Home / Economy / India economy likely to grow 6.5%-7% next fiscal year: Sanjeev Sanyal
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Giving a higher estimate than some economists, Sanjeev Sanyal, a member of Prime Minister Narendra Modi's economic advisory council, on Thursday said the Indian economy is expected to grow 6.5% to 7% in the next financial year if the global environment does not worsen.

Amid slowing global growth, international agencies including the S&P Global Ratings has cut India's economic growth forecast for the ongoing fiscal by 30 basis points to 7%.

Meanwhile, International Monetary Fund and the World Bank have projected the country's growth to be 6.1% and 6.0%, respectively, next financial year.

Speaking to Reuters, Sanyal said India will continue to maintain macroeconomic stability, despite a "very difficult" global environment, helped by the stable banking sector and buoyant tax revenue collections.

"I think we are now on stream to achieve somewhere slightly short of 7% GDP growth rate for this financial year," the economic advisory council member said, which is in line with projection by the Reserve Bank of India.

India's GDP growth

Gross domestic product (GDP) growth for July-September was reported at 6.3%, matching the central bank's own forecasts.

Post the release, the government's chief economic advisor V Anantha Nageswaran also said that GDP growth for the full fiscal year, which ends on 31 March, is likely to be 6.8-7%.

India's fiscal year starts on 1 April and runs through 31 March.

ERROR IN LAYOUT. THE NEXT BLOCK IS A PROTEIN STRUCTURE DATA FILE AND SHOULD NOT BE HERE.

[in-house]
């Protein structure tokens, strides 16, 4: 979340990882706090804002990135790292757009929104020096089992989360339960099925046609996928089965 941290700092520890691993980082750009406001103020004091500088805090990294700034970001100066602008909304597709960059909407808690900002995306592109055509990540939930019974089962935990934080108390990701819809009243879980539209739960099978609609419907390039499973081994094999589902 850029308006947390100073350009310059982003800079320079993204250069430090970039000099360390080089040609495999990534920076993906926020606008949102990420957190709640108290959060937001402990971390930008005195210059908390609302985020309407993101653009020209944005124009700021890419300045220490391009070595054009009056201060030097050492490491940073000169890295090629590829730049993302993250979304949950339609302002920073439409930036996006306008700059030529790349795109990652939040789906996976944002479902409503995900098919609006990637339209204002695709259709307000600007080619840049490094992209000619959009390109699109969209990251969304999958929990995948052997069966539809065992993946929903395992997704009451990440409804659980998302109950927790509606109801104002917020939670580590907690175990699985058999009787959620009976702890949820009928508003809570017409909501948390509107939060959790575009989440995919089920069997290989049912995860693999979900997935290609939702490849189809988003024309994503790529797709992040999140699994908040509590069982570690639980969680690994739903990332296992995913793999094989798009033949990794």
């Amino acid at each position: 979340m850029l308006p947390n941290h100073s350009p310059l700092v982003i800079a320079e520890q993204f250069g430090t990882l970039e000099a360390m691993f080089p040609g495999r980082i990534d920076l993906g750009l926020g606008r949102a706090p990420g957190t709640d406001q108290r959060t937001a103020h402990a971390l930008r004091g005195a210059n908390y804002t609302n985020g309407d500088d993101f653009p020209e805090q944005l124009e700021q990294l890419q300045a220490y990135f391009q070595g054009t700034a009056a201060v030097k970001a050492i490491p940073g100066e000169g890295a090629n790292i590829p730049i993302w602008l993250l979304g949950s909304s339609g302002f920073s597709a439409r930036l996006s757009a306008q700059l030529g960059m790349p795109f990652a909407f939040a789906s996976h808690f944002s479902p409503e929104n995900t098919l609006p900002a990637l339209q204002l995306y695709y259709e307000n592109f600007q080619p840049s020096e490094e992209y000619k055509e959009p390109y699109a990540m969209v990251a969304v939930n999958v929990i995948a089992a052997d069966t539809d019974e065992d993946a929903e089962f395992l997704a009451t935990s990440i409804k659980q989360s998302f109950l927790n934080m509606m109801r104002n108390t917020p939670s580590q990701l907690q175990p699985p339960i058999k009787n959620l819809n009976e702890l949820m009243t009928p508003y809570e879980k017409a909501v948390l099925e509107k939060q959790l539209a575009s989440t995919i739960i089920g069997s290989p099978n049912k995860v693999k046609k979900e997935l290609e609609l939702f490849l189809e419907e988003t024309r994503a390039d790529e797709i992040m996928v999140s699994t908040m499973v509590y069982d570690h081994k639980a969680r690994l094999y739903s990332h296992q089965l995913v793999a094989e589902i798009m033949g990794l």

Earlier in 2022, economists had cut their projections for India's growth in fiscal 22-23 to around 7% due to slowing exports and risks of high inflation crimping purchasing power.

Despite that, the Asian nation will likely remain the second-fastest growing economy –lagging only Saudi Arabia– among G20 countries in the current fiscal year, as per the Organisation of Economic Co-operation and Development.

Sanyal further said that India's supply side is capable of growing further and the manufacturing sector will need support from external demand, which is presently weak.

He added that medium-term demand prospects are good, with private-sector investments beginning to show in the domestic economy.

Slowing global growth, however, has started to hurt exports, which fell nearly 17% year-on-year in October, as per the government's official data.

An "invest-and-export" approach will further drive the economy, Sanyal said.

The nation plans to position itself in global supply chains, in part by negotiating free-trade pacts with developed countries, incentivising local production, and strengthening physical infrastructure, Sanyal noted.

Recently, India had finalised a trade pact with Australia, which will come into force on 29 December, and is in advanced negotiations with Britain, among others. India has also agreed to resume discussions with the Gulf Cooperation Council.

With agency inputs

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